Since we were just discussing the merits (or absurdity) of Brad Pitt in a movie about the life of the Buddha, I thought it would be appropriate to point out Halle Berry’s upcoming role as “Vanita Gupta.” From Apunkachoice.com:
Academy Award winner Halle Berry is likely to play the role of an India-born law graduate in America, Vanita Gupta, whose campaign helped overturning the judicial ruling in one of the biggest drug bust cases in the US.
Vanita Gupta is like the Erin Brockovich for the colored people in the Texas town of Tulia where 10 percent of its African-American population was arrested in a drug bust case in 1999, based on the sole testimony of under-cover narcotics agent Thomas Coleman, who was also a Ku Klux Klan member.
Halle Berry portraying an Indian woman, though? Well a short haired Halle does look a little like Arundhati Roy doesn’t she? Well…the face at least. I am quite sure their bodies aren’t as similar.
American reality shows involve marrying off little people and eating offal.
Indian reality shows focus on finding “India’s smartest kid“.
No, no stereotypes anywhere…
A 12-year-old boy from India’s poorest and most lawless state, Bihar, is celebrating being named India smartest kid after winning a nationally televised quiz.
Subham Prakhar won the title of “India’s Child Genius” after several rounds of stiff competition between some 16,000 schoolchildren.
Both of his parents are currently unemployed and Subham had to depend on generous relatives and the internet to gain access to the books he needed to prepare for the competition.
Finding India’s child genius required quite a process: 16,000 students, aged 10-13 (who had done well in the past two academic years), telephone interviews, tests, ten months, 27 episodes, countless smacks upside a sleepy child’s head if they weren’t studying hard enough…
All in the pursuit of a glass trophy, an Encyclopedia Brittanica CD, some pens and a cash prize of one meeel-ion rupees. bragging rights for the parents of the winner: priceless. Continue reading
As a follow up to this post I wrote a while back, I point SM readers to an article in The Christian Science Monitor that looks into the emerging use of a mixture of English and Hindi (Hinglish) in India:
Turn on any Indian television station these days and you’re likely to hear things like “Hungry kya?” and “What your bahana is?”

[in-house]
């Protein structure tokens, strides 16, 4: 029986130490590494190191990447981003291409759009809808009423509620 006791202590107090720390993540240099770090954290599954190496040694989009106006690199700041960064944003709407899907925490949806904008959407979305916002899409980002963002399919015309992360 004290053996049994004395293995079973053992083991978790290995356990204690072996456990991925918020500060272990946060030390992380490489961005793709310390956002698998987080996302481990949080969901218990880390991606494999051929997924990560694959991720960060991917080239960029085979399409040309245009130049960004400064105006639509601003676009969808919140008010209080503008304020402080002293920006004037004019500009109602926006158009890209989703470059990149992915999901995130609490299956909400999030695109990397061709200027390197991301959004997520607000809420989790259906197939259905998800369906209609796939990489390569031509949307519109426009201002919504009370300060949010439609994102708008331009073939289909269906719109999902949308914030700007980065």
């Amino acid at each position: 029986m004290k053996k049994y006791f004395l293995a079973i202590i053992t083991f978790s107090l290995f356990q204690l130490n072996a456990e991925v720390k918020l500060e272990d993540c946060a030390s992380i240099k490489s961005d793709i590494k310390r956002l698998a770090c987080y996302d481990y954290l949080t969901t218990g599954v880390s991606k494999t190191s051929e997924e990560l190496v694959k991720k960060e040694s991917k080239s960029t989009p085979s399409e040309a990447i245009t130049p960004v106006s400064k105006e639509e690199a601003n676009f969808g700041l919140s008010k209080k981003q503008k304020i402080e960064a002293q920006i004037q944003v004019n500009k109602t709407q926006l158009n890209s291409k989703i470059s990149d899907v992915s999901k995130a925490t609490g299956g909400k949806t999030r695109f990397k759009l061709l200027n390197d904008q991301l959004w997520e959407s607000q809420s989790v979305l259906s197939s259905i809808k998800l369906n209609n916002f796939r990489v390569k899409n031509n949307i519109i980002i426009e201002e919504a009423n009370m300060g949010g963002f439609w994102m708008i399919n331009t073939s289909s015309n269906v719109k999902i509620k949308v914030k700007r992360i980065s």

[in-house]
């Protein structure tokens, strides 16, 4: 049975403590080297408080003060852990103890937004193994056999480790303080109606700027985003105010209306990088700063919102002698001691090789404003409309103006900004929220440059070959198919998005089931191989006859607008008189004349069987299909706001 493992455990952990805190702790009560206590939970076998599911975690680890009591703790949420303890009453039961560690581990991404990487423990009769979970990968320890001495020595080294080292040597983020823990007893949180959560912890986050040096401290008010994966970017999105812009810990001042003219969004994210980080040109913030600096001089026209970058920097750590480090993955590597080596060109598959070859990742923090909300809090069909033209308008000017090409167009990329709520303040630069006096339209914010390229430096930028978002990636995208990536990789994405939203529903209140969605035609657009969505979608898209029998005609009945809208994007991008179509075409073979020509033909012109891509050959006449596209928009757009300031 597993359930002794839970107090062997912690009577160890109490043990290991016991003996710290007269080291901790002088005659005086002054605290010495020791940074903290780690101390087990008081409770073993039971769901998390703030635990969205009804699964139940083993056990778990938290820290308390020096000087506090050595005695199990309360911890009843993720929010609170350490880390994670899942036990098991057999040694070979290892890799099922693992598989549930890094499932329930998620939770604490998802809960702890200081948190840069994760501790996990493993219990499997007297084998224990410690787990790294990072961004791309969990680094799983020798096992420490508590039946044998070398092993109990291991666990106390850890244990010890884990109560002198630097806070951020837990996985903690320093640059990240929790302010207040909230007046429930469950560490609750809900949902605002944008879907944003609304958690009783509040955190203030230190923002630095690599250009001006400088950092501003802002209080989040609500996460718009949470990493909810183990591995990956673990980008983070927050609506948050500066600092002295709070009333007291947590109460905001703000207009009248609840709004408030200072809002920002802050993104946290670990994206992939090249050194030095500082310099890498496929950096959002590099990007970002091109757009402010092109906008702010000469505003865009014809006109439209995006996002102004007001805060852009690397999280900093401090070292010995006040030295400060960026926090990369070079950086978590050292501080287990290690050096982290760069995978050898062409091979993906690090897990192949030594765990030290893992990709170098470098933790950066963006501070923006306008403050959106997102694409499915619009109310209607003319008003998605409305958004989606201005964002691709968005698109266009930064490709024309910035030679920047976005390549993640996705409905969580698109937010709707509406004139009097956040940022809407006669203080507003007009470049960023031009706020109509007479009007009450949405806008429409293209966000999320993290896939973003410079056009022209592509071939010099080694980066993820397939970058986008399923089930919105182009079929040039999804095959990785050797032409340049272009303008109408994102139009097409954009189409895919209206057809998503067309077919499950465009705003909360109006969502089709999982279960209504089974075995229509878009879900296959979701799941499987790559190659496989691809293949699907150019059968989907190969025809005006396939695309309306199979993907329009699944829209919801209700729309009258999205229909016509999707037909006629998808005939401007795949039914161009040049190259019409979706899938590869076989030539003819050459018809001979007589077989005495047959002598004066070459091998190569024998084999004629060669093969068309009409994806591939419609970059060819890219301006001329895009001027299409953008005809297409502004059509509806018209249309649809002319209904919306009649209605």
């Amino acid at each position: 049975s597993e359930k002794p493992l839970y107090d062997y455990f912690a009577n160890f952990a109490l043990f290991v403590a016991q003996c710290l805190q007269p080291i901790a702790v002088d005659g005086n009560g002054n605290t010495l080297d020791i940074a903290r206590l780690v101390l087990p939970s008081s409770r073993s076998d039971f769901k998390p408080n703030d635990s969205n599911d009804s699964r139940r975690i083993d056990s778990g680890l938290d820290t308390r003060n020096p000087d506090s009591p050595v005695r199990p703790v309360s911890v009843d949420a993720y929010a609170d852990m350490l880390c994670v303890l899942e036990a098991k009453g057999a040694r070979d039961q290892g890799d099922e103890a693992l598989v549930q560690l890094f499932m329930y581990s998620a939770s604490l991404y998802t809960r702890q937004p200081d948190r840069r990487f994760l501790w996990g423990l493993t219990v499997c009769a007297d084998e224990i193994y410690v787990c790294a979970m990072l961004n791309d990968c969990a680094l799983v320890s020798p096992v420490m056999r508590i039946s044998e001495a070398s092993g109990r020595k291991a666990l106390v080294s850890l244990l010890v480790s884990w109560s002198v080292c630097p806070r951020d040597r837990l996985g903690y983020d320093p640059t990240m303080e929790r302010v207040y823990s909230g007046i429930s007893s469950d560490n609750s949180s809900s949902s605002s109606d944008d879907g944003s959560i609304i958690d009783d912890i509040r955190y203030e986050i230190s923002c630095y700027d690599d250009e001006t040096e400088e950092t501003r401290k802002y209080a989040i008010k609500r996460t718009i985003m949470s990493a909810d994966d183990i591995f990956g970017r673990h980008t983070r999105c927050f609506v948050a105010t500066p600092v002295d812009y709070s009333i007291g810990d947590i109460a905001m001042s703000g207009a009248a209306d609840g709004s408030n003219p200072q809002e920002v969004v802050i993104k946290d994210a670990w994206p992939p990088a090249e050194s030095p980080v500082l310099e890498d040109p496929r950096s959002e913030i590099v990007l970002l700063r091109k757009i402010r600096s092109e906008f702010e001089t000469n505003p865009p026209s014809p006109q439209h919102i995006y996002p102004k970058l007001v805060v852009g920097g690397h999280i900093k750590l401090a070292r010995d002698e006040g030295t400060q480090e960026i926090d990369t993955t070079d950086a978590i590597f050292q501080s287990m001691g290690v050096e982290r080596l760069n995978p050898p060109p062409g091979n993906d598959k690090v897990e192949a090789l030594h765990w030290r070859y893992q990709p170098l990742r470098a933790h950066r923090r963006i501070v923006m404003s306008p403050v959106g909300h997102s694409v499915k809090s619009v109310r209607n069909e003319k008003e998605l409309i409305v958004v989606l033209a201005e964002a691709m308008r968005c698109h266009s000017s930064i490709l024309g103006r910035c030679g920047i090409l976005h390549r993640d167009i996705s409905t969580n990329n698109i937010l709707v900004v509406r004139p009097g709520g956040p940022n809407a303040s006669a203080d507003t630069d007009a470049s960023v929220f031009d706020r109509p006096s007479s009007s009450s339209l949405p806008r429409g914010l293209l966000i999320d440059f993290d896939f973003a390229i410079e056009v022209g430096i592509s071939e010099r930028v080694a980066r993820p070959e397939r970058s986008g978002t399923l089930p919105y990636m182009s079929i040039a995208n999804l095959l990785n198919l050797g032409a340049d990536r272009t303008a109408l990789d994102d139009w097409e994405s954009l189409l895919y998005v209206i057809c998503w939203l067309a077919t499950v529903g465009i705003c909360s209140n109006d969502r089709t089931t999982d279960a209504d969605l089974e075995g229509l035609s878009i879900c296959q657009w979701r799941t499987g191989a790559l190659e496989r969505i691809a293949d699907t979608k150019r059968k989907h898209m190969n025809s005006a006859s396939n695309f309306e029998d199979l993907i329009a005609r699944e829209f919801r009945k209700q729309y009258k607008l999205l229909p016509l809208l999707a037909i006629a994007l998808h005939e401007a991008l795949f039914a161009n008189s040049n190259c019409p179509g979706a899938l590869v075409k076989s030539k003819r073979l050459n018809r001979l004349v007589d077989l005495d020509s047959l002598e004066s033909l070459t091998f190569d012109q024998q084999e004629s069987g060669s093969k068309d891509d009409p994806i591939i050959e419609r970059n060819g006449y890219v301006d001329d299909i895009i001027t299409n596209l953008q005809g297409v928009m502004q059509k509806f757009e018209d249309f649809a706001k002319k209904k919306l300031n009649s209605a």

Or one of your friends might ask you to “pre-pone” your dinner plans or accuse you of “Eve-teasing.”
No, you didn’t mishear them. These and countless other new words and phrases are part of the fastest-growing language in the country: Hinglish.
The mix of Hindi and English is the language of the street and the college campus, and its sound sets many parents’ teeth on edge. It’s a bridge between two cultures that has become an island of its own, a distinct hybrid culture for people who aspire to make it rich abroad without sacrificing the sassiness of the mother tongue. And it may soon claim more native speakers worldwide than English.
Once, Indians would ridicule the jumbled language of their expatriate cousins, the so-called ABCDs – or the American-Born Confused Desi. (Desi means countryman.) Now that jumble is hip, and turning up in the oddest places, from television ads to taxicabs, and even hit movies, such as “Bend it Like Beckham” or “Monsoon Wedding.”
But Hinglish isn’t just a language spoken between the younger generation or amongst the rich elite who want to come across as more “western.” It is now being used extensively in marketing campaigns by large corporations. Continue reading
Aishwarya Rai may play Buddha’s wife in a biopic coinciding with the 2,550th birthday of the Gautama. The film’s backers have signed up Shekhar Kapoor and should find it easy to recruit Hollywood stars who dabble in Buddhism.
The chance to play opposite Aish would turn me into a monk any day, but there’s a catch:
Buddha’s wife Yashodhara became a Buddhist monk soon after Buddha’s enlightenment… Gautam Buddha… was married to Yashodhara at the age of 16 and he left the palace soon after the birth of his son Rahul… Yashodhara became a nun when Buddha turned 36.
Buddha turning Aishwarya celibate? Methinks I’ve figured out who’s really holding the cards.
Sepia Mutiny’s favorite Desi Playboy never ceases to amaze. His movie “One Dollar Curry” opened up this week in Paris to pretty flattering coverage – Sify reports & graciously links back to Sepia Mutiny
“One Dollar Curry” by France-based Indian filmmaker, journalist and writer Vijay Singh takes a comic look at tolerance while lifting the curtain on an exotic side of the French capital unknown to many visitors.
… “One Dollar Curry” is set in the French capital’s well-established home of immigrants from the subcontinent, the 10th district on the northern side, packed with grocery stores, restaurants, clothing stores and video rentals with cheap “phone home” facilities, bringing colour and exotic spicy smells to the grey streets.
Its star however is Vikram Chatwal, a New Yorker whose family runs a chain of hotels and restaurants in the United States.
He plays Nishan, a young Sikh political refugee who hawks curry from a cart in the streets but claims to be related to a line of chefs who cooked for the great names of the world from the Moghul emperors to Winston Churchill and Michael Jackson.